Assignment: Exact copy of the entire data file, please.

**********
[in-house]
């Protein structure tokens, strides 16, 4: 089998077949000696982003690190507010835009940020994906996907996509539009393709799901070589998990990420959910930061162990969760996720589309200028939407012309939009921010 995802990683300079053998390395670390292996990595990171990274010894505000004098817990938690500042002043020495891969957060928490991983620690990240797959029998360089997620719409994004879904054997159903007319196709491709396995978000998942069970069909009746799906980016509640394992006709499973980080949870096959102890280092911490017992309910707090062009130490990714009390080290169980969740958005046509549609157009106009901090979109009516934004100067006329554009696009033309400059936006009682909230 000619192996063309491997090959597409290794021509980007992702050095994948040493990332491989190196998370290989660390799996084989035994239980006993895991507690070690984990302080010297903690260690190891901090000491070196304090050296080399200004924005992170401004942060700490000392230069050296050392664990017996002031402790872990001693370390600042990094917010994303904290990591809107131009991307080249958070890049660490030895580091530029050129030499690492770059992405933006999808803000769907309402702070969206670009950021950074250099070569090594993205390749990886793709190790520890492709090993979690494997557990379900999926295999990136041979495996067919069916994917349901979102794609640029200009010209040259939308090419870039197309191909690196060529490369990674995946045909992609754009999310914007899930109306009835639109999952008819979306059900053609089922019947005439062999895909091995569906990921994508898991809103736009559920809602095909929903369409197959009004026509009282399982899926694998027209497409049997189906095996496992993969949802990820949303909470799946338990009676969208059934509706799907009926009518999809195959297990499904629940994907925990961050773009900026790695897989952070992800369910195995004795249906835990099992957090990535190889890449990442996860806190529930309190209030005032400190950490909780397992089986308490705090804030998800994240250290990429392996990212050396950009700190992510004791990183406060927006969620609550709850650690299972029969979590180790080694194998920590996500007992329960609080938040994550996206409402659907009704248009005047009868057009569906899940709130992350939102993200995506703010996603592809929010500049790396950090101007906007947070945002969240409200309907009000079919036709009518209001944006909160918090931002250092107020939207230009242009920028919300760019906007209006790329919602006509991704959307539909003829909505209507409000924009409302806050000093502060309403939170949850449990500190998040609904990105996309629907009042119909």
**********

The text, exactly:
[in-house]
């Protein structure tokens, strides 16, 4: 089998077949000696982003690190507010835009940020994906996907996509539009393709799901070589998990990420959910930061162990969760996720589309200028939407012309939009921010 995802990683300079053998390395670390292996990595990171990274010894505000004098817990938690500042002043020495891969957060928490991983620690990240797959029998360089997620719409994004879904054997159903007319196709491709396995978000998942069970069909009746799906980016509640394992006709499973980080949870096959102890280092911490017992309910707090062009130490990714009390080290169980969740958005046509549609157009106009901090979109009516934004100067006329554009696009033309400059936006009682909230 000619192996063309491997090959597409290794021509980007992702050095994948040493990332491989190196998370290989660390799996084989035994239980006993895991507690070690984990302080010297903690260690190891901090000491070196304090050296080399200004924005992170401004942060700490000392230069050296050392664990017996002031402790872990001693370390600042990094917010994303904290990591809107131009991307080249958070890049660490030895580091530029050129030499690492770059992405933006999808803000769907309402702070969206670009950021950074250099070569090594993205390749990886793709190790520890492709090993979690494997557990379900999926295999990136041979495996067919069916994917349901979102794609640029200009010209040259939308090419870039197309191909690196060529490369990674995946045909992609754009999310914007899930109306009835639109999952008819979306059900053609089922019947005439062999895909091995569906990921994508898991809103736009559920809602095909929903369409197959009004026509009282399982899926694998027209497409049997189906095996496992993969949802990820949303909470799946338990009676969208059934509706799907009926009518999809195959297990499904629940994907925990961050773009900026790695897989952070992800369910195995004795249906835990099992957090990535190889890449990442996860806190529930309190209030005032400190950490909780397992089986308490705090804030998800994240250290990429392996990212050396950009700190992510004791990183406060927006969620609550709850650690299972029969979590180790080694194998920590996500007992329960609080938040994550996206409402659907009704248009005047009868057009569906899940709130992350939102993200995506703010996603592809929010500049790396950090101007906007947070945002969240409200309907009000079919036709009518209001944006909160918090931002250092107020939207230009242009920028919300760019906007209006790329919602006509991704959307539909003829909505209507409000924009409302806050000093502060309403939170949850449990500190998040609904990105996309629907009042119909």